The Abbot Vincent Taylor Library contains more than 125,000 print books, 75,000 e-books, over 100 databases, and other digital sources, multimedia collections (DVDs, CDs), periodicals and microfilms, all searchable through the online catalog—Alexandria. Wireless internet access is available throughout the building. The main floor houses the Learning Commons, featuring reading and reference areas with workstations, group study tables, laptop plug-in carrels, and the Carter Center computer lab where reference librarians teach research skills and information literacy, and which are also available for faculty reservations. The Main floor also houses the technical services and interlibrary loan department, administrative offices, and equipment for printing, scanning, faxing, and photocopying. On the lower floor are current and bound periodicals, rare books, the monastic collection in the Benedictine Room, and multimedia materials and equipment. The open-stack book collection is classified according to the Library of Congress system. The book stacks are located on both the main floor and the lower level.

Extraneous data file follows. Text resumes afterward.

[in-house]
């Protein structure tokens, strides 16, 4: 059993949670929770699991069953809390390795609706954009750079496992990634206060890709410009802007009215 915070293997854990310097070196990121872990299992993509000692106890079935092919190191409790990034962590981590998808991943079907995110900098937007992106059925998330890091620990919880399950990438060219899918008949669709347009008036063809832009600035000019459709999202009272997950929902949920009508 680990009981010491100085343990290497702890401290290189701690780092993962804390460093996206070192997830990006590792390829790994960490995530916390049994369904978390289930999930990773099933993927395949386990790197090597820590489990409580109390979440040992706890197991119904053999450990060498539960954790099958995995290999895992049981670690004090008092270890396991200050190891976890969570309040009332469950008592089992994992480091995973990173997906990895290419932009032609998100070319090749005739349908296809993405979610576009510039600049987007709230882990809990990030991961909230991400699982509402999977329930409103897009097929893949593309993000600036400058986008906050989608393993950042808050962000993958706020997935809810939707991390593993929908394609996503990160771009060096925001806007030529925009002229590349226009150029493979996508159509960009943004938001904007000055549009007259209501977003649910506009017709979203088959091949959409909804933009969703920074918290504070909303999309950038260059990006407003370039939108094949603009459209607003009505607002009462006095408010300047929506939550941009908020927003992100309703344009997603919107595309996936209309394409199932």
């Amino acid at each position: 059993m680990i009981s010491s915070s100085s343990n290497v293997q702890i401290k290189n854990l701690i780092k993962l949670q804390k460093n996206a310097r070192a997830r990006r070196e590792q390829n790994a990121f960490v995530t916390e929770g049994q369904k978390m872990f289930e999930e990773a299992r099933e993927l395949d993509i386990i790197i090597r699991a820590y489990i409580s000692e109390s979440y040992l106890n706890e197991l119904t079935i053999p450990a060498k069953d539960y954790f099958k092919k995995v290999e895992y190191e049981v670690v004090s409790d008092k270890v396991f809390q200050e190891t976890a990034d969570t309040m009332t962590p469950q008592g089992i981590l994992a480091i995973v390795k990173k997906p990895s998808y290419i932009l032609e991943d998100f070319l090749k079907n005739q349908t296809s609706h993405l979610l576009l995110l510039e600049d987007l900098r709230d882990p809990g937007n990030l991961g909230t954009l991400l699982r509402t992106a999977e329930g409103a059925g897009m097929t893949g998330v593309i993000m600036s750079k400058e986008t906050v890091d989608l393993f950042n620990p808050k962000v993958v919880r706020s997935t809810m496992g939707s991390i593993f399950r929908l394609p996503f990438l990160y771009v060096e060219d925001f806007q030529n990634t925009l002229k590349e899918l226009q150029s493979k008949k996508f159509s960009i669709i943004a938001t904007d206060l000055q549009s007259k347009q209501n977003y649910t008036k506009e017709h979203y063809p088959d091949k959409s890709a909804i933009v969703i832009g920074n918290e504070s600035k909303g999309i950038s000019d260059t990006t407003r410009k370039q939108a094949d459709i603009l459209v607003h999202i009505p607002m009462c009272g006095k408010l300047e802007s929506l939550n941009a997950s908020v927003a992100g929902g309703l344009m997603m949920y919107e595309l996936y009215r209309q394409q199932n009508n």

The primary goal for our area is to provide the college community with the technology and tools necessary to be successful, and to help you to access and retrieve the information you need. We look forward to helping you navigate your information needs.
PILOT: Promoting Information Literacy Over Time:
Quality Enhancement Plan (QEP)
The Library’s Learning Commons is a focus of the Quality Enhancement Plan (QEP). Designated PILOT, for Promoting Information Literacy Over Time, this initiative sponsors information literacy sessions during the First Year Seminar; research-intensive experiences tailored to Rhetoric I & II; and discipline-specific pilot and capstone courses with assessment rubrics designed around the information literacy standards established by the Association of College & Research Libraries.
Further information about the Learning Commons component of the QEP can be found at: http://facultyweb.bac.edu/qep
Information literacy forms the basis for lifelong learning. It is common to all disciplines, to all learning environments, and to all levels of education. It enables learners to master content and extend their investigations, become more self-directed, and assume greater control over their own learning. An information literate individual is able to:
- Determine the extent of information needed
- Access the needed information effectively and efficiently
- Evaluate information and its sources critically
- Incorporate selected information into one’s knowledge base
- Use information effectively to accomplish a specific purpose
- Understand the economic, legal, and social issues surrounding the use of information, and access and use information ethically and legally